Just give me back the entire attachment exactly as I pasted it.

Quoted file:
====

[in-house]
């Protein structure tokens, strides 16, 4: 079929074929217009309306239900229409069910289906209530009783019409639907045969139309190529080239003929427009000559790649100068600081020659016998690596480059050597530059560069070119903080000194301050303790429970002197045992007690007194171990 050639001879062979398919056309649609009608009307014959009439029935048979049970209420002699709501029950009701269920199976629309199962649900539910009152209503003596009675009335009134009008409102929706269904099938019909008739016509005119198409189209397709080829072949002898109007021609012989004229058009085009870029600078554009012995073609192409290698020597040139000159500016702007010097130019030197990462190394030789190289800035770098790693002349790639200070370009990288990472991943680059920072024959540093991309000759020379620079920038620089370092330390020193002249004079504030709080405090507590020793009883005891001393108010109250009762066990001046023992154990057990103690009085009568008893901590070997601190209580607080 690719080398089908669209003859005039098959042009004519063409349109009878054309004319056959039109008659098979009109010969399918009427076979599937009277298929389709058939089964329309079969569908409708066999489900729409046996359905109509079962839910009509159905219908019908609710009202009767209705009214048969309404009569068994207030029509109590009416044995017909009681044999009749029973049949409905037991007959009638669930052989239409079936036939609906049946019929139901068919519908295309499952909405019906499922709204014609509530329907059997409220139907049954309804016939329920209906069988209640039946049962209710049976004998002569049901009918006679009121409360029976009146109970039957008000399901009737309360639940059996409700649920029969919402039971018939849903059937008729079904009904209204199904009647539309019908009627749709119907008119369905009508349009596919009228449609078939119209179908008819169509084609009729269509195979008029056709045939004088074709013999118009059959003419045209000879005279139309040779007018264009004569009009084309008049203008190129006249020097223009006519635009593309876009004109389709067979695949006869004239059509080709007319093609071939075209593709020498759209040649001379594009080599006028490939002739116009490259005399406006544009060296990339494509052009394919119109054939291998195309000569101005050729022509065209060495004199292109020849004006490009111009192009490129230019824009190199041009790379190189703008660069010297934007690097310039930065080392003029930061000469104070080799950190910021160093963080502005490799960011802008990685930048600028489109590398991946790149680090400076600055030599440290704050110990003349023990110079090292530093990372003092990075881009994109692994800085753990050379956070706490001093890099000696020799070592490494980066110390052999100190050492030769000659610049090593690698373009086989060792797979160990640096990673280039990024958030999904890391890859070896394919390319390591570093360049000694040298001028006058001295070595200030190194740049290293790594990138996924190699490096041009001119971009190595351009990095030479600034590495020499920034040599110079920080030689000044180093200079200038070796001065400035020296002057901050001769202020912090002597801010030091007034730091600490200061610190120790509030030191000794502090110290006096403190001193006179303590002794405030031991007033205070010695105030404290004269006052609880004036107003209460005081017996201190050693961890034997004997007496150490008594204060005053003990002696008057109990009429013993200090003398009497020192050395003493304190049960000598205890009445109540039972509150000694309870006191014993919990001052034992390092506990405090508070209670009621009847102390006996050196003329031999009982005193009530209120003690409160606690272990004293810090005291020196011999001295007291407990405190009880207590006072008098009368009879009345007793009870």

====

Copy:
[in-house]
């Protein structure tokens, strides 16, 4: 079929074929217009309306239900229409069910289906209530009783019409639907045969139309190529080239003929427009000559790649100068600081020659016998690596480059050597530059560069070119903080000194301050303790429970002197045992007690007194171990 050639001879062979398919056309649609009608009307014959009439029935048979049970209420002699709501029950009701269920199976629309199962649900539910009152209503003596009675009335009134009008409102929706269904099938019909008739016509005119198409189209397709080829072949002898109007021609012989004229058009085009870029600078554009012995073609192409290698020597040139000159500016702007010097130019030197990462190394030789190289800035770098790693002349790639200070370009990288990472991943680059920072024959540093991309000759020379620079920038620089370092330390020193002249004079504030709080405090507590020793009883005891001393108010109250009762066990001046023992154990057990103690009085009568008893901590070997601190209580607080 690719080398089908669209003859005039098959042009004519063409349109009878054309004319056959039109008659098979009109010969399918009427076979599937009277298929389709058939089964329309079969569908409708066999489900729409046996359905109509079962839910009509159905219908019908609710009202009767209705009214048969309404009569068994207030029509109590009416044995017909009681044999009749029973049949409905037991007959009638669930052989239409079936036939609906049946019929139901068919519908295309499952909405019906499922709204014609509530329907059997409220139907049954309804016939329920209906069988209640039946049962209710049976004998002569049901009918006679009121409360029976009146109970039957008000399901009737309360639940059996409700649920029969919402039971018939849903059937008729079904009904209204199904009647539309019908009627749709119907008119369905009508349009596919009228449609078939119209179908008819169509084609009729269509195979008029056709045939004088074709013999118009059959003419045209000879005279139309040779007018264009004569009009084309008049203008190129006249020097223009006519635009593309876009004109389709067979695949006869004239059509080709007319093609071939075209593709020498759209040649001379594009080599006028490939002739116009490259005399406006544009060296990339494509052009394919119109054939291998195309000569101005050729022509065209060495004199292109020849004006490009111009192009490129230019824009190199041009790379190189703008660069010297934007690097310039930065080392003029930061000469104070080799950190910021160093963080502005490799960011802008990685930048600028489109590398991946790149680090400076600055030599440290704050110990003349023990110079090292530093990372003092990075881009994109692994800085753990050379956070706490001093890099000696020799070592490494980066110390052999100190050492030769000659610049090593690698373009086989060792797979160990640096990673280039990024958030999904890391890859070896394919390319390591570093360049000694040298001028006058001295070595200030190194740049290293790594990138996924190699490096041009001119971009190595351009990095030479600034590495020499920034040599110079920080030689000044180093200079200038070796001065400035020296002057901050001769202020912090002597801010030091007034730091600490200061610190120790509030030191000794502090110290006096403190001193006179303590002794405030031991007033205070010695105030404290004269006052609880004036107003209460005081017996201190050693961890034997004997007496150490008594204060005053003990002696008057109990009429013993200090003398009497020192050395003493304190049960000598205890009445109540039972509150000694309870006191014993919990001052034992390092506990405090508070209670009621009847102390006996050196003329031999009982005193009530209120003690409160606690272990004293810090005291020196011999001295007291407990405190009880207590006072008098009368009879009345007793009870």